6 Questions to Ask When Considering a Loan

by | May 20, 2024 | Loan Education

Category
Date
May 20, 2024

1. Why do you need the loan? Do you absolutely need it now or can you wait until you have more cash to pay for it. 

2. Do you have other options? Sometimes you can cut expenses, find ways to make extra money, or consolidate debt to save money before taking out an additional loan.  

3. What’s the interest rate and have I shopped around? The lower the interest rate, the less you will pay over the life of the loan. That’s money you can save or spend on other things. If you find a lower rate than our credit union is currently offering, please reach out and ask if we can match that rate. Never hurts to ask!

4. What are the payment terms? Click to view our Rates & Terms. We don’t charge pre-payment fees, but late payment fees may apply to some loan types. Click to view our fee schedule

5. What’s my plan to pay back the loan? Think about your long-term goals. Will borrowing this money help or hurt you in the long run? If it’s a goal that will positively impact your life and reach your financial goals, then you can decide to move forward. If the payments are affordable but still too high to reach other goals, you might take a different route. Either way, try an online Loan Calculator to double check the monthly payments and help you determine what you can afford.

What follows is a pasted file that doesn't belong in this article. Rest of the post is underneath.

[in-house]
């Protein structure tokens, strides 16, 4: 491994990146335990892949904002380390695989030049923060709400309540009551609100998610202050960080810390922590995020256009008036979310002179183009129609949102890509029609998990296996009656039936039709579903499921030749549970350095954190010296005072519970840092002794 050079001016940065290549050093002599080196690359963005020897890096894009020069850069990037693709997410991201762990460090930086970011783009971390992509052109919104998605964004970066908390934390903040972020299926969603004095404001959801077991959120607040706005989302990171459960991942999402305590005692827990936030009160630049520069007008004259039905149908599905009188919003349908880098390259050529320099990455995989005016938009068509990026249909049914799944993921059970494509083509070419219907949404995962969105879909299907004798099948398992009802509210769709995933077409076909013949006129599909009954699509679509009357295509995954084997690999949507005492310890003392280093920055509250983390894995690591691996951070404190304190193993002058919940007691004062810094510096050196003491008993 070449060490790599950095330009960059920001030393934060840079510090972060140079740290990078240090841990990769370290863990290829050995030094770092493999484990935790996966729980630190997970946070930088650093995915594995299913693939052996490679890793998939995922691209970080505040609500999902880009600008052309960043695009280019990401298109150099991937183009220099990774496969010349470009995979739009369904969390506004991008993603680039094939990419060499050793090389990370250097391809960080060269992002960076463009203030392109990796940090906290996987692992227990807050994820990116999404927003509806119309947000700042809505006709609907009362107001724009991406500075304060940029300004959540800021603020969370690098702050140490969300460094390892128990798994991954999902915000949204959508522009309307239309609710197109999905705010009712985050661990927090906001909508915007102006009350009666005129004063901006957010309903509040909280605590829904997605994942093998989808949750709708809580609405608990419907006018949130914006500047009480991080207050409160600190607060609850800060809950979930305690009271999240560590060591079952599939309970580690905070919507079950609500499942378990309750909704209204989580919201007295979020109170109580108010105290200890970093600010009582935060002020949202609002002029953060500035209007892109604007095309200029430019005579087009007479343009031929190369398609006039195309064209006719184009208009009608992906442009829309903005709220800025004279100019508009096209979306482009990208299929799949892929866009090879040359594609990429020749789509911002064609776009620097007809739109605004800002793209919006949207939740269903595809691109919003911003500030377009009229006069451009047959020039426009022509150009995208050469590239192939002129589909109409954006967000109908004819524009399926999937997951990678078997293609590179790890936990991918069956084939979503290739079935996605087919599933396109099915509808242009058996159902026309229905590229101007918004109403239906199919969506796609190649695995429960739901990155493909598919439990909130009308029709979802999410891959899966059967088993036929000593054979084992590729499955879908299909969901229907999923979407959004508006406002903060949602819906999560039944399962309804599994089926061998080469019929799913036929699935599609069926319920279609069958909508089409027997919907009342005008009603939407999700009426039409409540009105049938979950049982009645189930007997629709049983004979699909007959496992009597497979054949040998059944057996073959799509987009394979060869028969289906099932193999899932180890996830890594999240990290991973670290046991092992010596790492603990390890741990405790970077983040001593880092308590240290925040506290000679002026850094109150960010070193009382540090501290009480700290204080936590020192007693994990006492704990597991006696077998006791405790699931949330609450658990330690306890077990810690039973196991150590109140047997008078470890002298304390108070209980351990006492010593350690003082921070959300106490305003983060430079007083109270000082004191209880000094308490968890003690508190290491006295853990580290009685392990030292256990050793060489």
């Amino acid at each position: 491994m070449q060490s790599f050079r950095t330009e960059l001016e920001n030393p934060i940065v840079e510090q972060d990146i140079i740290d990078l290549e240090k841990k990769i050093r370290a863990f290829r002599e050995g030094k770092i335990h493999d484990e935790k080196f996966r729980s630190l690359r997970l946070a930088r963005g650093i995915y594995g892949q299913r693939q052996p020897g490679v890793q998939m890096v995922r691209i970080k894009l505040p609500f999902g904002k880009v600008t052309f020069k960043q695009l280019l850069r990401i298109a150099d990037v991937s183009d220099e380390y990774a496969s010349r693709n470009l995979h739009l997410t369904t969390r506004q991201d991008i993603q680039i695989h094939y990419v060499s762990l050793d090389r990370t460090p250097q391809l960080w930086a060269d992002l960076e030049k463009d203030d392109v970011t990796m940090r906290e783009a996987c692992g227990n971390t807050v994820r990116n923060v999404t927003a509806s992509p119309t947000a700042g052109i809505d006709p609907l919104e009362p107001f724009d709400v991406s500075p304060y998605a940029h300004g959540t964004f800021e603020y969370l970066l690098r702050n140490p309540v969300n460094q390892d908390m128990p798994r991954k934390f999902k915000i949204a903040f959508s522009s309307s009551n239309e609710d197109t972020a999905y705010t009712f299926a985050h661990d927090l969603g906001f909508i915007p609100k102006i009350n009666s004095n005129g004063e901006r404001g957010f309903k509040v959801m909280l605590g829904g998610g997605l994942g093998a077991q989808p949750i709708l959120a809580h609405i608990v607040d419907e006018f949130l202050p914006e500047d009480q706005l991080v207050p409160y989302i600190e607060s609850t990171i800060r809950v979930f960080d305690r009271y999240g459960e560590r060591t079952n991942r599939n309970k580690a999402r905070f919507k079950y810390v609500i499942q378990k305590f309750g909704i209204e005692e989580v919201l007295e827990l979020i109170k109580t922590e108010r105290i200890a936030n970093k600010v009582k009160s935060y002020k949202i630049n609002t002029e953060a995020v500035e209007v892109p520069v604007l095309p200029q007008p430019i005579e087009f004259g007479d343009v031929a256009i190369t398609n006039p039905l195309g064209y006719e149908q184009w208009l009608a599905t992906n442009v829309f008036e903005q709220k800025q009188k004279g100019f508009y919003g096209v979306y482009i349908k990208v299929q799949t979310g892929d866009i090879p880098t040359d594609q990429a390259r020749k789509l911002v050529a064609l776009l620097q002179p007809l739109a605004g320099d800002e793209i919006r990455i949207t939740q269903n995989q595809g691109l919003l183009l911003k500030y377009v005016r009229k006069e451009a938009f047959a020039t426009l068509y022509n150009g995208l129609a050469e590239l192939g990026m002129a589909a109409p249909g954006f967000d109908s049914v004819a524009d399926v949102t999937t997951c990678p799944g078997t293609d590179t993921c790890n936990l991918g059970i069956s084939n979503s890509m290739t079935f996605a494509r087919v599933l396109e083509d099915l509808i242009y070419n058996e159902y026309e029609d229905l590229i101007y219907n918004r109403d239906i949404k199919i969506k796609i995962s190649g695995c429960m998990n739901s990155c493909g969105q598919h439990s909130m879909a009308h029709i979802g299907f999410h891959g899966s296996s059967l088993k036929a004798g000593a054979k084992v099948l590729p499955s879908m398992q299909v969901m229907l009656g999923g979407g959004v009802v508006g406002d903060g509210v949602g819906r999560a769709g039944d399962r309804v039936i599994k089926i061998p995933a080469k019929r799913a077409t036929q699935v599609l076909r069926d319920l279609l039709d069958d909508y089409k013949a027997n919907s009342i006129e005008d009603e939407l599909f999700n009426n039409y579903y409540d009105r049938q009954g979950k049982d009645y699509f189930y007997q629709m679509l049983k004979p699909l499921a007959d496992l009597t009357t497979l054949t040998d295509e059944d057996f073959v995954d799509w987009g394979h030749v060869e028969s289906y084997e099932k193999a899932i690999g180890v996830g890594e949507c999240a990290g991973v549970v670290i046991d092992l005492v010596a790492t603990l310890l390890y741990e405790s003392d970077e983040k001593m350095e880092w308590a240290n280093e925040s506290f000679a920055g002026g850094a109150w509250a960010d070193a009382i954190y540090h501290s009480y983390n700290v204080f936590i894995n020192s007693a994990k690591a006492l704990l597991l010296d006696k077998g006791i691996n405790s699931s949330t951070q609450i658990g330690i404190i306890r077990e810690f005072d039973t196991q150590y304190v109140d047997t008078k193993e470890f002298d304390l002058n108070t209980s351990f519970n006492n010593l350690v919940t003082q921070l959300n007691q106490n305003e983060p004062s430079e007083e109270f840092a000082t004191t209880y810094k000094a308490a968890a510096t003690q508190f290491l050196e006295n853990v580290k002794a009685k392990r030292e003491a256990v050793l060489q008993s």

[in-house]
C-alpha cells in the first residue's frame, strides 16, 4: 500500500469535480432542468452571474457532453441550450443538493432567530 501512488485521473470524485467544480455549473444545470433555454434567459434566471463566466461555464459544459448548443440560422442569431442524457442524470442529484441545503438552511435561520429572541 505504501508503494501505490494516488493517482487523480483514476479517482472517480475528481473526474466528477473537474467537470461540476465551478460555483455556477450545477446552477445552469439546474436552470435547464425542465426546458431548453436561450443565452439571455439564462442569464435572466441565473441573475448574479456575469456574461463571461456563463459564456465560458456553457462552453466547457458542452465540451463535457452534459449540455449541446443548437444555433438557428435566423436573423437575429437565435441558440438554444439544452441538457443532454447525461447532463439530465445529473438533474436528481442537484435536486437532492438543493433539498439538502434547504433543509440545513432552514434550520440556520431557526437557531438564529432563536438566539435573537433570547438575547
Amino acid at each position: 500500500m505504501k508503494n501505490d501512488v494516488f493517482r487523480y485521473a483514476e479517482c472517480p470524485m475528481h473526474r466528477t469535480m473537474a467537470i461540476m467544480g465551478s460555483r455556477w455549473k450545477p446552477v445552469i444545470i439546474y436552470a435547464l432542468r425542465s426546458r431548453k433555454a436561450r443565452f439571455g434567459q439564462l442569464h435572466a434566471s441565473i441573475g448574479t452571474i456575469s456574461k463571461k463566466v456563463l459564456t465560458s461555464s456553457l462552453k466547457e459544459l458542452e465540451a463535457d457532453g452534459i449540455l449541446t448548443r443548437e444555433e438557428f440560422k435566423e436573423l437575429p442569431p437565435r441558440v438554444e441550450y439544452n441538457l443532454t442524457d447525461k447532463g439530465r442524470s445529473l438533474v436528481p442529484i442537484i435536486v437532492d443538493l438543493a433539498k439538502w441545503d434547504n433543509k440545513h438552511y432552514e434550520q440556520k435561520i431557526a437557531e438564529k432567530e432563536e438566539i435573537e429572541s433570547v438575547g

6. How much debt will I have compared to my income?   Remember, debt isn’t limited to loans and credit cards from financial institutions. If you have payments on Buy-Now-Pay-Later apps or personal loans to friends or family, include those in your debt calculations, even if they’re not currently accruing interest.

Every person’s situation is unique, but a good rule of thumb is to keep your debt-to-income (DTI) ratio at 35% or less. Typically, a DTI ratio below 36% is needed to get approved for a mortgage, for example, and you’ll want to make sure a loan you take out now doesn’t interfere with other goals that may require another loan in the near future, like buying a home.

Also, consider how changes in your income (e.g., job changes for you or your spouse) might impact your debt-to-income ratio. Having a good emergency savings fund and a plan to continue paying off your debts during unforeseen events is also important. 

Office
(509) 838-8960
Address
6103 N Astor St.
Spokane, WA 99208